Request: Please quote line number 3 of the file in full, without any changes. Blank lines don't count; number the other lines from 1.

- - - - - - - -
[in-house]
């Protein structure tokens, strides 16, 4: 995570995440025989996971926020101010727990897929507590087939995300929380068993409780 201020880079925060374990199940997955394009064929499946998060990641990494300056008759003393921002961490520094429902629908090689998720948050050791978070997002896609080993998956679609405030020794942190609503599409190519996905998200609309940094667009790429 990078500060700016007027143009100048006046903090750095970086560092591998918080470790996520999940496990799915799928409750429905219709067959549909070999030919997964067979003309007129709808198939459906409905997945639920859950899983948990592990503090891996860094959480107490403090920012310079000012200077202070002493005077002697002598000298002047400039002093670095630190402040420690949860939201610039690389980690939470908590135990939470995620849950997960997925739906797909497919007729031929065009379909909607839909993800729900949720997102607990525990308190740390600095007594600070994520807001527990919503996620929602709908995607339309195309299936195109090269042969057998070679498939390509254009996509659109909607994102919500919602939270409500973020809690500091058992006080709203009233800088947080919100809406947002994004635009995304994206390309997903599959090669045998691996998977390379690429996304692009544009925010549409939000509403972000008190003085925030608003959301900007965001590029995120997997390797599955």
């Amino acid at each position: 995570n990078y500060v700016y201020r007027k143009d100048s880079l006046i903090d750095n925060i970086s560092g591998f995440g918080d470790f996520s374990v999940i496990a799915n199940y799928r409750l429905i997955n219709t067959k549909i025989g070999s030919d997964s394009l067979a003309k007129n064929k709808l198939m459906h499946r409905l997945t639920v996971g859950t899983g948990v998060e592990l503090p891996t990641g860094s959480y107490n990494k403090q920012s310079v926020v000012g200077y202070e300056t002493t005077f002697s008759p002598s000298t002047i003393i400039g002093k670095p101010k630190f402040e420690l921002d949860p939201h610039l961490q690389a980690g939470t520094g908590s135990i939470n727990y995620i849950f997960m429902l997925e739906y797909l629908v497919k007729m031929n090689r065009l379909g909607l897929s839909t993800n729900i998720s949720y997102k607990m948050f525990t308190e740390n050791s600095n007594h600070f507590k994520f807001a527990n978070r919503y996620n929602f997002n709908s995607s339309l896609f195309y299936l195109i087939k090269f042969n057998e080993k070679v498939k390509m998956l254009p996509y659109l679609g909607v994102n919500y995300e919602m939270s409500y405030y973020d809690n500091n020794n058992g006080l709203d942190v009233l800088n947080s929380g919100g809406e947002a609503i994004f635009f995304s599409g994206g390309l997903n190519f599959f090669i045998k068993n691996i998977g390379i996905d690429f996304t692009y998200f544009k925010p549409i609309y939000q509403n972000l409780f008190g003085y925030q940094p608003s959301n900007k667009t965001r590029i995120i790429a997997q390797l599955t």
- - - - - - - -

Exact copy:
């Amino acid at each position: 995570n990078y500060v700016y201020r007027k143009d100048s880079l006046i903090d750095n925060i970086s560092g591998f995440g918080d470790f996520s374990v999940i496990a799915n199940y799928r409750l429905i997955n219709t067959k549909i025989g070999s030919d997964s394009l067979a003309k007129n064929k709808l198939m459906h499946r409905l997945t639920v996971g859950t899983g948990v998060e592990l503090p891996t990641g860094s959480y107490n990494k403090q920012s310079v926020v000012g200077y202070e300056t002493t005077f002697s008759p002598s000298t002047i003393i400039g002093k670095p101010k630190f402040e420690l921002d949860p939201h610039l961490q690389a980690g939470t520094g908590s135990i939470n727990y995620i849950f997960m429902l997925e739906y797909l629908v497919k007729m031929n090689r065009l379909g909607l897929s839909t993800n729900i998720s949720y997102k607990m948050f525990t308190e740390n050791s600095n007594h600070f507590k994520f807001a527990n978070r919503y996620n929602f997002n709908s995607s339309l896609f195309y299936l195109i087939k090269f042969n057998e080993k070679v498939k390509m998956l254009p996509y659109l679609g909607v994102n919500y995300e919602m939270s409500y405030y973020d809690n500091n020794n058992g006080l709203d942190v009233l800088n947080s929380g919100g809406e947002a609503i994004f635009f995304s599409g994206g390309l997903n190519f599959f090669i045998k068993n691996i998977g390379i996905d690429f996304t692009y998200f544009k925010p549409i609309y939000q509403n972000l409780f008190g003085y925030q940094p608003s959301n900007k667009t965001r590029i995120i790429a997997q390797l599955t």